What is a Writ of Attachment and How Can It Help You Get Money That is Owed to You?
A writ of attachment is a court order that is usually directed toward the county Sheriff or Constable to seize the property of a defendant in a money collection dispute. These writs are provisional or prejudgment remedies that are used before a potential judgment is obtained.
Who Can Get a Writ of Attachment?
Writs of attachment are usually only available to commercial creditors such as banks and other financial lenders or for lessors pursuant to an express or implied contract or lease agreement. Usually, the amount in controversy must be over a certain amount, generally over $500, and the claim must not be secured or is inadequately secured by an interest in real property. The dollar amount of the underlying claim must be readily ascertainable such as by being stated in the contract or is subject to calculation based on the contract’s terms.
Check with an attorney or your state’s laws as to who can obtain a writ of attachment and the requirements for requesting one.
What Does a Writ of Attachment Do?
As a commercial creditor or lessor, you would want to obtain a writ of attachment to create a lien on money or personal property to prevent the defendant from transferring, selling, concealing or encumbering the assets that can satisfy the judgment you are seeking. Its purpose is to provide security for you while you pursue a judgment or settlement. The writ brings the property within the court’s custody so that the defendant cannot abscond with the property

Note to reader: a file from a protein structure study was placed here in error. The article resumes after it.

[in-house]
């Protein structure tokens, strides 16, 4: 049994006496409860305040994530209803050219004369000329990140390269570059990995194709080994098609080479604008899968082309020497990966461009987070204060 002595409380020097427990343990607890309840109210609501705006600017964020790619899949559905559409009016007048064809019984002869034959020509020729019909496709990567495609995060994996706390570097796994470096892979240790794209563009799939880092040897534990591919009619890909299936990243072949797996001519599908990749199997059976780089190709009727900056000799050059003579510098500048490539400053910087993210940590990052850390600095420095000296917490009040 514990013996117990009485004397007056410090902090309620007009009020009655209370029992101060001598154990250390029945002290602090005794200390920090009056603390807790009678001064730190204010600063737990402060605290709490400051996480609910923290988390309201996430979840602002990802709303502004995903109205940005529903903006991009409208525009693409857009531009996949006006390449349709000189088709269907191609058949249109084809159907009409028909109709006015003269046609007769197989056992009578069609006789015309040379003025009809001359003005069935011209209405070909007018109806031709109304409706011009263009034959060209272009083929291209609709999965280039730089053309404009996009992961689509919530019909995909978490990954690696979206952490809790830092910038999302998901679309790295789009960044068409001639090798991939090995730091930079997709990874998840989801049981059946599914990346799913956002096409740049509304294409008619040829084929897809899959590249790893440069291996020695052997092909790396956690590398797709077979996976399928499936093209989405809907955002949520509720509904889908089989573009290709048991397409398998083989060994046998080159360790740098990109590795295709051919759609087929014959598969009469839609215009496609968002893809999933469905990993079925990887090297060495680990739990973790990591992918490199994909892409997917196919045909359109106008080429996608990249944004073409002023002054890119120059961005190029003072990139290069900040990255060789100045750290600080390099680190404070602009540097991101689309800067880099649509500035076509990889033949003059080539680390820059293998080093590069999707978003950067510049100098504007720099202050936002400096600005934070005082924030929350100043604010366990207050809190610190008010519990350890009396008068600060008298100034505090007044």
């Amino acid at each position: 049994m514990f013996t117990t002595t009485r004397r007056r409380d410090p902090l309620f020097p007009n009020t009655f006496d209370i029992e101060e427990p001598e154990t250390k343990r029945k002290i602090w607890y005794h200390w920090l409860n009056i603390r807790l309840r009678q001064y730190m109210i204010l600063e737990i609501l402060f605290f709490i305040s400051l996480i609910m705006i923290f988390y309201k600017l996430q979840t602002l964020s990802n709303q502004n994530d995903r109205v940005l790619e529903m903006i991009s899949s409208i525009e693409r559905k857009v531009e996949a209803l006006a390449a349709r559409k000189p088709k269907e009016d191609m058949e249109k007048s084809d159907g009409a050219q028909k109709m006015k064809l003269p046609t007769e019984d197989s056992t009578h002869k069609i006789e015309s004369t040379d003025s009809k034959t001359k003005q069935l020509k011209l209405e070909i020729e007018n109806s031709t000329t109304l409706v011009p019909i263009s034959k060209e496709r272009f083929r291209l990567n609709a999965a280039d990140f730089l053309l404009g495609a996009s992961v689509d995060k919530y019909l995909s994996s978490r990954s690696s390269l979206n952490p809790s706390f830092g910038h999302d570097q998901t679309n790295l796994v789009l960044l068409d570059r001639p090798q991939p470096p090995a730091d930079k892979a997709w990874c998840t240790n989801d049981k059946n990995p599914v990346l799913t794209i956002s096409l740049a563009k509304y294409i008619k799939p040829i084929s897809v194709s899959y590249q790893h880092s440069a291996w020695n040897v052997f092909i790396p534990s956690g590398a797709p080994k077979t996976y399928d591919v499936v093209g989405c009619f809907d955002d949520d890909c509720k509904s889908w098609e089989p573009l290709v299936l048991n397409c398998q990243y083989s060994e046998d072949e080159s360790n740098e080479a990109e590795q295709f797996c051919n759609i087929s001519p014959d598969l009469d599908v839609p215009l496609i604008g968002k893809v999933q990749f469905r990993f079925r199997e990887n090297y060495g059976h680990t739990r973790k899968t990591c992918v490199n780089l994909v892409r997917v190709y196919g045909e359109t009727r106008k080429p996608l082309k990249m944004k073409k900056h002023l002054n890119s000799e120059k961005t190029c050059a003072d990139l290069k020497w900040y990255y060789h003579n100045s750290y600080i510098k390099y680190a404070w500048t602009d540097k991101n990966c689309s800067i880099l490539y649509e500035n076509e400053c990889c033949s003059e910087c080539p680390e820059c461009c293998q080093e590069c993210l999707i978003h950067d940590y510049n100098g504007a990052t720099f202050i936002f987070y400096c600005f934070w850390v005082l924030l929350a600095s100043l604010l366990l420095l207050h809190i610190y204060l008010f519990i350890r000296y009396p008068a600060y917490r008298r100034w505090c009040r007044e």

How Do I Get a Writ of Attachment?
Typically, you have to file a complaint against the defendant before applying for the writ.
Further, to get a writ of attachment from the court, the court must have jurisdiction over the defendant. Usually, the defendant resides within the state or committed some wrongful act (fraud) here or was doing business in the state. If the defendant only owns property in the state, the court can still assert its authority through in rem jurisdiction.
Once a connection is established, you can apply for a writ. The application describes the cause of action you have against the defendant such as breach of contract. You will probably have to submit documents such as the underlying contract to support your claim and the likelihood that you will prevail. Depending on your state, you may have to post a bond that protects the defendant in the event you lose on the merits or it turns out you were not entitled to the writ.
If the court agrees and issues the writ, it is directed to the Sheriff or Constable to serve on the defendant and to seize property that is equivalent in value to the amount stated on the writ. The defendant can challenge the writ or even post his or her own bond in lieu of seizure.
An order of attachment is not unlimited and will expire after time is allowed for the suit to go to court or for resolution of the dispute.